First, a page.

There’s nothing illegal about a company donating the maximum amount of money to an elected official. But when that same elected official is in a position to award a multimillion-dollar state contract to that company a week later, there’s the appearance of pay-to-play.

It’s this appearance of quid pro quo that a bill sponsored by state Sen. Zellnor Myrie and Assemblyman John McDonald seeks to address.

“This bill seeks to remove the question of any undue influence when it comes to awarding contracts through a procurement process at all levels of government,” McDonald told Capital Tonight. “Providing a measure of comfort to the public that taxpayer dollars are being spent responsibly is the goal.”

Blair Horner, executive director of the New York Public Interest Research Group, or NYPIRG, told Capital Tonight there are multiple ways to go about ending pay-to-play.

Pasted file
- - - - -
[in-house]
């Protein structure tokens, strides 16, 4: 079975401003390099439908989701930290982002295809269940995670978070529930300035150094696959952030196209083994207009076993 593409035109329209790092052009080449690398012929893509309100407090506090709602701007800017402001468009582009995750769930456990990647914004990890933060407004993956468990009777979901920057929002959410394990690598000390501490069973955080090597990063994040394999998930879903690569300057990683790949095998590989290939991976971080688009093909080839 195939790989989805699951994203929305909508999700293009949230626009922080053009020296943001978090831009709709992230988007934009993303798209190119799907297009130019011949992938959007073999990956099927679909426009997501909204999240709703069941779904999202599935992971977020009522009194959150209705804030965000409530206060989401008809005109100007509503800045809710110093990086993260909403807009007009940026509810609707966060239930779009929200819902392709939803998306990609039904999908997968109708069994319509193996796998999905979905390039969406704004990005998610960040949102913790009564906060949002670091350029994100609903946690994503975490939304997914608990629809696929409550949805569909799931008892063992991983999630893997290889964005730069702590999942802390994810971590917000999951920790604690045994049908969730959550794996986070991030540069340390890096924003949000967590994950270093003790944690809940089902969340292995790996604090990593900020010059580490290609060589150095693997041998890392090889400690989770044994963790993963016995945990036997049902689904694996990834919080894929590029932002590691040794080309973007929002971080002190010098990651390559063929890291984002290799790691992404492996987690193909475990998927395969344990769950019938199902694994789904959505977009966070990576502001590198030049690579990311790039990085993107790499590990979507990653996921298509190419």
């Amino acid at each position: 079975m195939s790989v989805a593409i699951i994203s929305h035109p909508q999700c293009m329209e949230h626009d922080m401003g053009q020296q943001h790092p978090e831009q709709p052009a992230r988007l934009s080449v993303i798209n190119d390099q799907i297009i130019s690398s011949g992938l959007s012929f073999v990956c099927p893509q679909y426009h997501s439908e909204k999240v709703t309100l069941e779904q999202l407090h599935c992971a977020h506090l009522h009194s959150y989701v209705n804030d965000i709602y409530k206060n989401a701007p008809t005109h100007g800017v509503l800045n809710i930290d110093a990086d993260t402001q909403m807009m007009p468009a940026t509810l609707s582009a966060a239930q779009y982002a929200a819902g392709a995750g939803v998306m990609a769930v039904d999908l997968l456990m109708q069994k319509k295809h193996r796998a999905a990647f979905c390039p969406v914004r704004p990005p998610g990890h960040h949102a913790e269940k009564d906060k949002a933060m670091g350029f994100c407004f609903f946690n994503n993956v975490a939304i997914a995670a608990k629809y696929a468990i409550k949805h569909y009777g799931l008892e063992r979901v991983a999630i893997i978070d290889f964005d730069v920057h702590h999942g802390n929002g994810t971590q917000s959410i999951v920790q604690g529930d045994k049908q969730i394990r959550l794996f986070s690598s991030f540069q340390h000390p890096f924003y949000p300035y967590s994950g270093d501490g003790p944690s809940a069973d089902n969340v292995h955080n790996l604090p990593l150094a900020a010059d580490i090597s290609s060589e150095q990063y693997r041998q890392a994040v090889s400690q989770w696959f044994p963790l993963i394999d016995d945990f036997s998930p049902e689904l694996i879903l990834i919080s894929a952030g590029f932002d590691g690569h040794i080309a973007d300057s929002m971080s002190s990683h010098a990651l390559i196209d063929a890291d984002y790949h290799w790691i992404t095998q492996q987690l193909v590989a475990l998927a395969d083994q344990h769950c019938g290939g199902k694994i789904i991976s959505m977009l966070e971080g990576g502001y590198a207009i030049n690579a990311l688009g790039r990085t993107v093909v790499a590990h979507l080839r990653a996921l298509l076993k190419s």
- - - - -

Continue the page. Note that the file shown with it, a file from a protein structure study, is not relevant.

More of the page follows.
“You can narrowly tailor the restriction for the campaign contributions to the individual lawmaker or policymaker who has substantial control over the contract,” Horner said. “Assemblymember McDonald and Senator Myrie’s bill is a click beyond that. It basically says that if you’re…making a donation to someone who controls a contract or a committee, that the individual has substantial control over, that that would be verboten under the bill.”